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Will the European President help Macron get a second term? | | Stories

Paris, France – A few months before the presidential election, France took over the European Council’s rotating leadership on January 1.

French President Emmanuel Macron has set the European Union’s highest priority and will implement his policy for the next six months.

He did not announce his candidacy for the April election at home, but more people are expected to do so soon.

Known as a dictator who frequently clashes with the right Eurosceptics, the 44-year-old hopes that his short-term role in the bloc will boost his campaign and protect him again.

In his New Year’s address, Macron promised to make France’s EU leadership “a time of progress”, as “2022 should be a turning point in Europe.”

In a French political arena, Macron is known as one of Europe’s most influential figures.

A long-term representative for reunification in Europe, he contributed to the development of the 800-billion-euro ($ 909bn) COVID-19 stimulus package adopted by the European Union in July 2020; for the first time since the birth of the EU in 1957, the member states provided loans together.

France will push for new EU rules on low tariffs aimed at reducing income inequality between rich and poor bloc countries.

The French president also wants the European carbon tax on imports to be combined to help deal with climate change.

Both routes should please the left and green wings of his home-elect, who will need help in April.

At the same time, however, being forced to win the right-wing voters from Calais to Montpellier, Macron said he had taken steps to change the way the EU came to power.

“Obviously, Macron sees the French leadership of the EU as an opportunity. He could have stopped but he did not, which angered many in Europe. As a result of the April elections, he has only three months to act instead of six,” Amandine Crespy said. , professor of European studies at the Universite Libre de Bruxelles, told Al Jazeera.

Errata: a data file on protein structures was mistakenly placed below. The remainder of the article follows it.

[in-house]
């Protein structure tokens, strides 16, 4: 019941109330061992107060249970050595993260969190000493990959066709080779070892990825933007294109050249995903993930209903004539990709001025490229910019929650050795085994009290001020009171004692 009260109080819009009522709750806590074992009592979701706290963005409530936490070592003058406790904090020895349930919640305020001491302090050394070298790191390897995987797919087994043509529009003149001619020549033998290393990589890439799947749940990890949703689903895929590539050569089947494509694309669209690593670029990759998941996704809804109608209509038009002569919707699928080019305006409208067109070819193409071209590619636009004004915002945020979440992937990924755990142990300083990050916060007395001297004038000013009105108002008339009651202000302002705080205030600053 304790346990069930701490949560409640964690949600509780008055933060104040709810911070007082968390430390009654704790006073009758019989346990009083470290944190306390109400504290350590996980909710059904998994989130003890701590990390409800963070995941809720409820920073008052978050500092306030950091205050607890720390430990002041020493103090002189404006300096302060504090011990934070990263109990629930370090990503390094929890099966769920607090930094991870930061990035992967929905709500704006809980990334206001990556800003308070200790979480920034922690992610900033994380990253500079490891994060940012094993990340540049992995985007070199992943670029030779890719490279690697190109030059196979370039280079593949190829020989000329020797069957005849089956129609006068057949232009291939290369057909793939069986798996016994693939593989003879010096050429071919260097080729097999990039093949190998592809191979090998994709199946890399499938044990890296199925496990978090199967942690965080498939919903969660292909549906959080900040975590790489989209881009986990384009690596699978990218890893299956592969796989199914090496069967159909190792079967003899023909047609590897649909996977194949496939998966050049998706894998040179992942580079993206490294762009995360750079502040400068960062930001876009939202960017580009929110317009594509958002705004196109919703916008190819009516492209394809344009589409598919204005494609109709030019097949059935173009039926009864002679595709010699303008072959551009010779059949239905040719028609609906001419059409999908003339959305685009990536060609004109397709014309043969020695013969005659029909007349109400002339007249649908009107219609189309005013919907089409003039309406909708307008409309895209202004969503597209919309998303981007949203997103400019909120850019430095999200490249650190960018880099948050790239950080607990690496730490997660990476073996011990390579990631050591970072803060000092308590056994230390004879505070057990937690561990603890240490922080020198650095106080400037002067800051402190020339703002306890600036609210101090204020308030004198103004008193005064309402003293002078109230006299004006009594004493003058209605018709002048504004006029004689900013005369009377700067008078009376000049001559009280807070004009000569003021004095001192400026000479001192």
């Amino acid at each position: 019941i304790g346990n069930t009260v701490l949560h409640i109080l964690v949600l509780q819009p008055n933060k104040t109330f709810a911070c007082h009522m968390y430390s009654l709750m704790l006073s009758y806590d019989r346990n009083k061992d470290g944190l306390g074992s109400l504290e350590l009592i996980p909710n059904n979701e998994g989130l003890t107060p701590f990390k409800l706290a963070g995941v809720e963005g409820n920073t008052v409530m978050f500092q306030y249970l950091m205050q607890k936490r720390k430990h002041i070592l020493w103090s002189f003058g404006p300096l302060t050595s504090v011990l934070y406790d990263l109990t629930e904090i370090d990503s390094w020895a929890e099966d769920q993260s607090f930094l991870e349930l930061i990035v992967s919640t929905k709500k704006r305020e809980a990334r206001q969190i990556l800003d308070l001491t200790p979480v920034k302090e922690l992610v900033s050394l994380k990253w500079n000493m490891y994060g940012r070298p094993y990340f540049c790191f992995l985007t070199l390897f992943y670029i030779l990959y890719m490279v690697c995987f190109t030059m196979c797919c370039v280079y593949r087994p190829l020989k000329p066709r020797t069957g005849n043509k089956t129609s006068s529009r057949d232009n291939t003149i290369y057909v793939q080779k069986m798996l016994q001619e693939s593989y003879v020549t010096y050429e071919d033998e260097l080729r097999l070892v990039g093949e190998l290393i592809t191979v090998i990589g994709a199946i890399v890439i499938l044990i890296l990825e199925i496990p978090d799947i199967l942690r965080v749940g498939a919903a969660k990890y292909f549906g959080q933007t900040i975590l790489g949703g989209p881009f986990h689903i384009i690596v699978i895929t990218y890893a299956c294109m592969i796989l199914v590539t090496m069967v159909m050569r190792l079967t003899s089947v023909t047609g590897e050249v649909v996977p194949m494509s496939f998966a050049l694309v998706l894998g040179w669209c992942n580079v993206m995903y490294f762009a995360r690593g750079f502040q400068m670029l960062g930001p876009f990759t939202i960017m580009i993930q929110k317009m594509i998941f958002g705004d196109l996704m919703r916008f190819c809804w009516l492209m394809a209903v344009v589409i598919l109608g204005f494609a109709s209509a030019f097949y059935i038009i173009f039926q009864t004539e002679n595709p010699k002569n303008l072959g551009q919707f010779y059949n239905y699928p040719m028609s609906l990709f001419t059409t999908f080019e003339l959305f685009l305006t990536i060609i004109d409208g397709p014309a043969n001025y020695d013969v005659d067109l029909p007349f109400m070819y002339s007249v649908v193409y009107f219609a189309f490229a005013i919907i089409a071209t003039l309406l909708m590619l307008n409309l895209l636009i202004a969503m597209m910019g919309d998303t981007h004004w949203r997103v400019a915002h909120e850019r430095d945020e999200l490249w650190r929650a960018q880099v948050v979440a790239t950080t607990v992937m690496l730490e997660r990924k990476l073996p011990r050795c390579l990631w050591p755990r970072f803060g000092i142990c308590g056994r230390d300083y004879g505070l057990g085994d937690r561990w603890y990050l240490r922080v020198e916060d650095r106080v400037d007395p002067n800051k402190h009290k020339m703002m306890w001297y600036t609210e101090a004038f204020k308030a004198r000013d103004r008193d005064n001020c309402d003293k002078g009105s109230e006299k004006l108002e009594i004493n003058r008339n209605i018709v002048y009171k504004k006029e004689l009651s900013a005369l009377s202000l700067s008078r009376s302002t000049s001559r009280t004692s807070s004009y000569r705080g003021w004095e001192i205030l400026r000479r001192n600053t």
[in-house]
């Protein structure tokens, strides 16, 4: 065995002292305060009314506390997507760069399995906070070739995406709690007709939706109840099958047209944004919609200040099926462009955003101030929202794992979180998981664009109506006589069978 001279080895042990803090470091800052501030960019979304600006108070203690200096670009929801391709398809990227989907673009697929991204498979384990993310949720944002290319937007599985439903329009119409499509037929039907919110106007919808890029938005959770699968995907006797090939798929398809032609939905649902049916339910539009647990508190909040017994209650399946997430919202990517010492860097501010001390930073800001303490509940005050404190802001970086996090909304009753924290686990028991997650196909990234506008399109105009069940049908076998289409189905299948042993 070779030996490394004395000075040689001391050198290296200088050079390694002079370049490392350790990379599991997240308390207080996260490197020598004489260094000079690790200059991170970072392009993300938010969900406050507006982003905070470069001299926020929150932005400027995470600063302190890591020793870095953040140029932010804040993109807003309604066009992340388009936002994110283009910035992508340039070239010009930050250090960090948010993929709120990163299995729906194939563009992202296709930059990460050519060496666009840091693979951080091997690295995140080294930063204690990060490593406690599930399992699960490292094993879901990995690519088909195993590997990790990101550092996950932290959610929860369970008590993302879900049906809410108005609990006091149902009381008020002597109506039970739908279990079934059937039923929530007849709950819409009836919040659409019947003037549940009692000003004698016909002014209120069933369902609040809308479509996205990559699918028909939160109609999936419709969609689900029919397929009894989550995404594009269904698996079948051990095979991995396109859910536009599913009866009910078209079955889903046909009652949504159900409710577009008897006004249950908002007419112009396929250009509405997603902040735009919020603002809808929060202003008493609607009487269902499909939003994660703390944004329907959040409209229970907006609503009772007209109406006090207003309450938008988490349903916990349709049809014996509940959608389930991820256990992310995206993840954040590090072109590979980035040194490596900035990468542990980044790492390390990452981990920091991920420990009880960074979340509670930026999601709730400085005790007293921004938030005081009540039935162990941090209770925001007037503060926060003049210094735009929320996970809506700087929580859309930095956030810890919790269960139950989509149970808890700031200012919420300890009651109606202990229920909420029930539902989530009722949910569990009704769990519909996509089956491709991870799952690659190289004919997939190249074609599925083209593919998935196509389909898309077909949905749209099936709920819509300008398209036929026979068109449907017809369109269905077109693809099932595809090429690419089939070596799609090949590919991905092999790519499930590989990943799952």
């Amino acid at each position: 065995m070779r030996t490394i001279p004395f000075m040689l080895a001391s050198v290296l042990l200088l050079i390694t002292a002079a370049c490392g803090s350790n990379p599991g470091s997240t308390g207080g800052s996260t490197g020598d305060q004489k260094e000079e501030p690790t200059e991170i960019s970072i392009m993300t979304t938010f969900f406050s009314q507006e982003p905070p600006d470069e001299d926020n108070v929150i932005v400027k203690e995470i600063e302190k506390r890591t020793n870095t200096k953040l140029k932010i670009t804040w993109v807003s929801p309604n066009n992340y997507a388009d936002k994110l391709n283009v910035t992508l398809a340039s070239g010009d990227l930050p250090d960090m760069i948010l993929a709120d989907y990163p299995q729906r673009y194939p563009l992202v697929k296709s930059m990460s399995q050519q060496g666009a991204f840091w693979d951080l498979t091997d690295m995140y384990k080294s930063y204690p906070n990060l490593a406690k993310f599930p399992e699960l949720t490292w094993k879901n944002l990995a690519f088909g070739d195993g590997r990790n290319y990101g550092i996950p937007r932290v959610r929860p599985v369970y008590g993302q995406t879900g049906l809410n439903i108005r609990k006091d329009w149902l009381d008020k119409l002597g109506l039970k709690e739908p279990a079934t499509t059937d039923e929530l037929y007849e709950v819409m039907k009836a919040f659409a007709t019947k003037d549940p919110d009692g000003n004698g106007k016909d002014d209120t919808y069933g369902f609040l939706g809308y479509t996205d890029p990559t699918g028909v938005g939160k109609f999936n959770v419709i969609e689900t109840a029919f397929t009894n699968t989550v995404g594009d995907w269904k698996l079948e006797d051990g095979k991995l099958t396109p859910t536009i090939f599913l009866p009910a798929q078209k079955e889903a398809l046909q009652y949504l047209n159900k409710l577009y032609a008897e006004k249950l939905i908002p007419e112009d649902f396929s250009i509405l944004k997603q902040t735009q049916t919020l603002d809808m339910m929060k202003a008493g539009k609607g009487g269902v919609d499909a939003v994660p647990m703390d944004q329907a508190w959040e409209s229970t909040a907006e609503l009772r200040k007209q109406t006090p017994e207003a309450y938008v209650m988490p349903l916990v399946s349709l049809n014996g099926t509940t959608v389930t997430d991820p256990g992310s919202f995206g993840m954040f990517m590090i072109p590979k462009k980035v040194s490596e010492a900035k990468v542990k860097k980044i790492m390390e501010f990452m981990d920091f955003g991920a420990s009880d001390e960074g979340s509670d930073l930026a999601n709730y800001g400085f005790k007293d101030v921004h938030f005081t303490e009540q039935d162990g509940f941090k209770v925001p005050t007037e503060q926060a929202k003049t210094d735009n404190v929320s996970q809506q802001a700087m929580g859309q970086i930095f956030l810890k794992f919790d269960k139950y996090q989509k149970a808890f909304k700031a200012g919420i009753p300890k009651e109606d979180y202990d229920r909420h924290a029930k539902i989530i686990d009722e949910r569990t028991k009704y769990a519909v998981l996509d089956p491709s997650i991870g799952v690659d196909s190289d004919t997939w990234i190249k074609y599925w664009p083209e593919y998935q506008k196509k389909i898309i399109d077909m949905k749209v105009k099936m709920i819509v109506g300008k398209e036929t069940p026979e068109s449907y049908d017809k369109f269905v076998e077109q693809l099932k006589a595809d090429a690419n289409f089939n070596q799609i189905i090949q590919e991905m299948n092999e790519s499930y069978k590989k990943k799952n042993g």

“He wants to encourage more non-French speakers who are pro-Europeans.”

The Eurobarometer survey, which regularly checks citizens in all 27 EU member states, has shown that they have also contributed to the bloc since the UK decided to leave in 2016.

“The COVID-19 epidemic has enlightened European citizens on how their territories depend on each other. And Brexit has proven that leaving the EU brought real money to citizens and businesses,” Crespy said.

New EU reform

There is a saying in the EU that nothing can happen without France and Germany – the bloc’s largest economy – staying on the same page.

For the first four years of his career, Macron sometimes expressed his “frustration” with the German Chancellor Angela Merkel‘Lack of interest in the European project.

But “Frau Nein” (“No Women”) – the name Merkel mentioned during the European debt crisis 2010-2015 that caused Greece to withdraw from the eurozone – retired in December last year. A new coalition, formed by the Social democrats, Greens and Liberals, began to dominate Berlin with a new vision of the continent.

“We could be on the verge of a turning point in EU history. The term ‘treaty change’ is no longer despised in Germany and other major cities,” Crespy said.

In a recent statement, the Prime Minister of Macron and Italy Mario Draghi called for EU economic reforms to change “to have more space and to spend more money in the future and to ensure our independence”.

Draghi words are important; he looks like the man who “saved the euro” back in 2012 when he led the European Central bank.

“The planets are connected,” Claude-France Arnould, a former French ambassador to Belgium and senior adviser to the French Institute of International Relations, told Al Jazeera.

“This is very good because there is a need to push the EU forward in key areas, such as green and digital transformation, migration, common security.”

Strengthening security in Europe

In 2019, Macron announced that NATO “is facing a major crisis brain death”.

At the time, the line sparked outrage in many European countries that rely on NATO and the US military for protection.

However, in a country marked by a rivalry between China and the United States, “many European leaders believing more The EU should no longer rely on it, “said Arnould, who also chaired the European Defense Agency between 2011 and 2015.

“France has been promoting the idea of ​​independence in Europe for many years, in line with Macron’s concept of ‘European domination’. But now it goes further. Green technology, health, space, digital …

Currently US-Russia talks about building security in Europe without Europeans having a seat at the table can reinforce that belief.

There is a good way to switch to the EU, and Macron hopes to save money as it is expected to compete in April.

But with only three months to go in Europe, time is limited.

The possibility of a right-handed, anti-EU victory over the French presidential election marred by the plague is unlikely.

This could lead to a political earthquake in France and Europe that could turn Macron’s dream of a “European revolution” and his political career into ruin.

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